As we celebrate Women's History Month, the Georgetown University Archives is looking back on the decision to admit women to the College of Arts and Sciences in 1969. Since the opening of the School of Nursing in 1903, women have continuously formed part of the Georgetown student body. However, it was not until 1969, 180 years after the University's founding, that the College of Arts and Sciences opened its enrollment to women as well as men. The College was the last of the schools at Georgetown to admit women and the move came as part of a deliberate effort to increase undergraduate numbers without diluting the quality of students. Below are some records documenting how and why the decision to admit women was carried out.
"Surprise!" Cartoon from The Hoya, May 2, 1968
At the time this cartoon appeared, the idea of admitting women to the College was being seriously considered on campus. An editorial in the same issue of The Hoya notes that: Actually the College is all male only in a limited sense. Already most classes have girls in them, usually from the East Campus [the Schools of Business, Foreign Service and Languages and Linguistics], something that amounts to a kind of underground co-education . . . If for all practical purposes, they are here, and they are, then the College should go ahead and accept girls formally.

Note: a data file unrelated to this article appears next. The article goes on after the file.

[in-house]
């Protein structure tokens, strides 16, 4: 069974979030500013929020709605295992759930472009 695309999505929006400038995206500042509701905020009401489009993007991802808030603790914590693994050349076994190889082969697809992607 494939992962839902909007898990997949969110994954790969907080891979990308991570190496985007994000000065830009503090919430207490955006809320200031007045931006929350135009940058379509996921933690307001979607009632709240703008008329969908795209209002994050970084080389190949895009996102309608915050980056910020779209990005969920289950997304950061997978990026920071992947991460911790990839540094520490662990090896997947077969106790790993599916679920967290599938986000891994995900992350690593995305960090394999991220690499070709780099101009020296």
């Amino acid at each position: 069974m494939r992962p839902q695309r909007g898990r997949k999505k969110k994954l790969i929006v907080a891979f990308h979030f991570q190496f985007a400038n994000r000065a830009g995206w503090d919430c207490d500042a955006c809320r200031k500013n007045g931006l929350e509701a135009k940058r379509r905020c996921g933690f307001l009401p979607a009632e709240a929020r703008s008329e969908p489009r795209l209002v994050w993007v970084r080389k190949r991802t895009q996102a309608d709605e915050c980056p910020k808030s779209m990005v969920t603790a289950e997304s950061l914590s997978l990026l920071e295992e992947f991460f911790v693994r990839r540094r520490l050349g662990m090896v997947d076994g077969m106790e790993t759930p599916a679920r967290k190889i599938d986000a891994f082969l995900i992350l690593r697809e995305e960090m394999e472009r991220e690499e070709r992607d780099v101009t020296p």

"Georgetown Breaks Tradition, Allows Women into the College of Arts and Sciences." Georgetown University News Service, September 15, 1968
After University administrators consulted with faculty, students and alumni, final approval for the admission of women to the College was given by the Board of Directors at their August 1968 meeting.
Extract from the College of Arts and Sciences Annual Report, 1968-1969
The introduction of women students into the College began in spring 1969 when a small number of women enrolled in other Georgetown schools were allowed to transfer in.
"College of Arts and Sciences Swamped by Female Applicants." Georgetown University News Release, February 26, 1969
The College, which planned to accept up to 50 women, received over 500 applications for those 50 spaces. 51 women ultimately enrolled in the fall of 1969.
"Unique Action Forced By Housing Shortage." The Hoya, March 6, 1969
One of the challenges of increasing the number of women students on campus was that there was finite space in the women's dormitories (St. Mary's and Darnall.) As a result, other housing options had to be considered.
"First Coed Admitted to Georgetown's College of Arts and Sciences." Georgetown University News Service, May 12, 1969
Such was the interest in the College's decision to admit women, the University produced a press release to publicize that the first woman had been admitted as a freshman.
Cover of Georgetown Today, November 1973
The College Class that entered in 1974, the year following this issue of Georgetown Today, was the first to have a women’s majority, with a freshman class composed of 654 women and 617 men.